Don’t let red beacon cars take the common man for a rideUpdated: Feb 06, 2013 23:33 IST
Don’t let red beacon cars take the common man for a ride
With reference to Shivani Singh’s article VIP takeover of Delhi roads violates our fundamental rights (Metro Matters, February 4), the practice of causing inconvenience to the common man on account of VIP movement is not just discriminatory but also violative of our constitutional rights. Despite various eminent public personalities expressing their displeasure over such traffic curbs in the past, the ‘red beacon culture’ is still a routine. Besides causing loss of productivity, VIP convoys in a few cases have also led to delay in medical emergency response which is a matter of life and death.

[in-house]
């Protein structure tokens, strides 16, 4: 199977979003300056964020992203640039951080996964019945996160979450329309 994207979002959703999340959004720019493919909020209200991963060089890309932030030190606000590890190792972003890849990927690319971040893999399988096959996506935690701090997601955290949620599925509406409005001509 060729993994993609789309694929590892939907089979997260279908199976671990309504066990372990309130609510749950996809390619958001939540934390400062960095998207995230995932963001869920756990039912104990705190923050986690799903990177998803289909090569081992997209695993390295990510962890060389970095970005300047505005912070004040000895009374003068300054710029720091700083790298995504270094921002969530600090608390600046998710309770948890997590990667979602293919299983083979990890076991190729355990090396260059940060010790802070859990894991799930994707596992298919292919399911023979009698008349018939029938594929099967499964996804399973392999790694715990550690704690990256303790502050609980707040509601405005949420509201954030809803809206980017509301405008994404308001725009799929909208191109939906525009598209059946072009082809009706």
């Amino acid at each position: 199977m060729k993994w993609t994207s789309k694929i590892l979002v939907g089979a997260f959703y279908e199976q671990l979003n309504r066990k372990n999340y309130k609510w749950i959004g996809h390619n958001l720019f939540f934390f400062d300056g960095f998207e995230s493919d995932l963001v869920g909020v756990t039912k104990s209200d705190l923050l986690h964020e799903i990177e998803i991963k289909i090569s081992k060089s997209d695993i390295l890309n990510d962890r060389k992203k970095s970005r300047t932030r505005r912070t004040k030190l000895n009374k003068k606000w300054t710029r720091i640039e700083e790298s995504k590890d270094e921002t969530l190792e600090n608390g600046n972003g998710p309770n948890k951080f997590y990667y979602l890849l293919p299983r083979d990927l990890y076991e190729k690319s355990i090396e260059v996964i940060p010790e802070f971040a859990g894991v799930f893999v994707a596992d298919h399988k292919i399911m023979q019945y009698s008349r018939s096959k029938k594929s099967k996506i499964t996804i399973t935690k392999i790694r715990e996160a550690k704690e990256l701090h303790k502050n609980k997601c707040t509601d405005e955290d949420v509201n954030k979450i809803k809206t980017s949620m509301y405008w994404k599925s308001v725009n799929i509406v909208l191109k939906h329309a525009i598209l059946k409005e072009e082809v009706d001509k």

Manish Chandra, via email
Age is no bar for punishment
This refers to the report Juvenile age limit needs more discussion, says FM (February 5). It would be a mockery of our justice system if the youngster, described as the most brutal of the six accused in the horrific Delhi gang rape and murder case, gets away with the mildest punishment. It’s time the Juvenile Justice Act is revisited and punishment is determined by the gravity of crime and not solely age. Juveniles convicted in heinous crimes like rape and murder should not be allowed to escape harsh punishment.
Mukul Kumar, via email
Divorced from equal rights
With reference to the report, Curtains down on J&K’s first all-girl band (Febr-uary 5), it is tragic that a handful of people bring disrepute to their religions. Hindu extremists who attack couples on Valentine’s Day are no different from Muslim extremists who term singing as un-Islamic. It needs to be understood that women’s rights are human rights. How on earth can innocuous acts like singing and playing drums cause harm to the moral fabric of society?
Mayank, via email